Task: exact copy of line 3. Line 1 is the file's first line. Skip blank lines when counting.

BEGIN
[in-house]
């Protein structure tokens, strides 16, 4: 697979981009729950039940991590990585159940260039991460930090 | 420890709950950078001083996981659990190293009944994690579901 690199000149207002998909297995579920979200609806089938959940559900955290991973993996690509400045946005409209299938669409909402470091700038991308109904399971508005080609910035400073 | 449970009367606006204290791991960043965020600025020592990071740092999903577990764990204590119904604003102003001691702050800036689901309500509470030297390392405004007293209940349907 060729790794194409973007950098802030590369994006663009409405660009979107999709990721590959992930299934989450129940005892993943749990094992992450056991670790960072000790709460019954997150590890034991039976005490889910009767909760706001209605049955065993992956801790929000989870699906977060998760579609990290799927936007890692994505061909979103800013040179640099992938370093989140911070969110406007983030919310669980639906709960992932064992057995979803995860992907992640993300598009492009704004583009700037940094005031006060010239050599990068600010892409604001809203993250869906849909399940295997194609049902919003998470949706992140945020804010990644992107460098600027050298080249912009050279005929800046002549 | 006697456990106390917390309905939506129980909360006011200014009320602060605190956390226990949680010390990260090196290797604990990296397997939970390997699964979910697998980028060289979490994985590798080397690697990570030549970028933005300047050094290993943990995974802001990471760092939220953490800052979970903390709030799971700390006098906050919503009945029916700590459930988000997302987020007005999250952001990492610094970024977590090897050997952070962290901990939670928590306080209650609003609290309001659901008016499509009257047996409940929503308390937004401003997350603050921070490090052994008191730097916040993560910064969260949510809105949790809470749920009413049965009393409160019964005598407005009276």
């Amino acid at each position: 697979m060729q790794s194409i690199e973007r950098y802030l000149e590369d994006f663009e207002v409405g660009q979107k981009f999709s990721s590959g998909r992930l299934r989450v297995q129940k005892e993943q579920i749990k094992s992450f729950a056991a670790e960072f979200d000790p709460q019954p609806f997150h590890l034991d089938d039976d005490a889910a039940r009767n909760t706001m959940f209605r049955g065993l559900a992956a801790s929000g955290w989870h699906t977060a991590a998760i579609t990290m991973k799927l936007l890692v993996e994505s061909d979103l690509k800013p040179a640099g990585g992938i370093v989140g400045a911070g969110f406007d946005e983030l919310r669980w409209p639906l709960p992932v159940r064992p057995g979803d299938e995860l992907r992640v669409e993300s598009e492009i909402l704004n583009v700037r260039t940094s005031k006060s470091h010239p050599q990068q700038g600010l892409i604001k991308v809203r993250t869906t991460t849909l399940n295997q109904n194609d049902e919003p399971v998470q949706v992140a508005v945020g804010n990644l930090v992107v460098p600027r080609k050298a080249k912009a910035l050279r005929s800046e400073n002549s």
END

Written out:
């Amino acid at each position: 697979m060729q790794s194409i690199e973007r950098y802030l000149e590369d994006f663009e207002v409405g660009q979107k981009f999709s990721s590959g998909r992930l299934r989450v297995q129940k005892e993943q579920i749990k094992s992450f729950a056991a670790e960072f979200d000790p709460q019954p609806f997150h590890l034991d089938d039976d005490a889910a039940r009767n909760t706001m959940f209605r049955g065993l559900a992956a801790s929000g955290w989870h699906t977060a991590a998760i579609t990290m991973k799927l936007l890692v993996e994505s061909d979103l690509k800013p040179a640099g990585g992938i370093v989140g400045a911070g969110f406007d946005e983030l919310r669980w409209p639906l709960p992932v159940r064992p057995g979803d299938e995860l992907r992640v669409e993300s598009e492009i909402l704004n583009v700037r260039t940094s005031k006060s470091h010239p050599q990068q700038g600010l892409i604001k991308v809203r993250t869906t991460t849909l399940n295997q109904n194609d049902e919003p399971v998470q949706v992140a508005v945020g804010n990644l930090v992107v460098p600027r080609k050298a080249k912009a910035l050279r005929s800046e400073n002549s």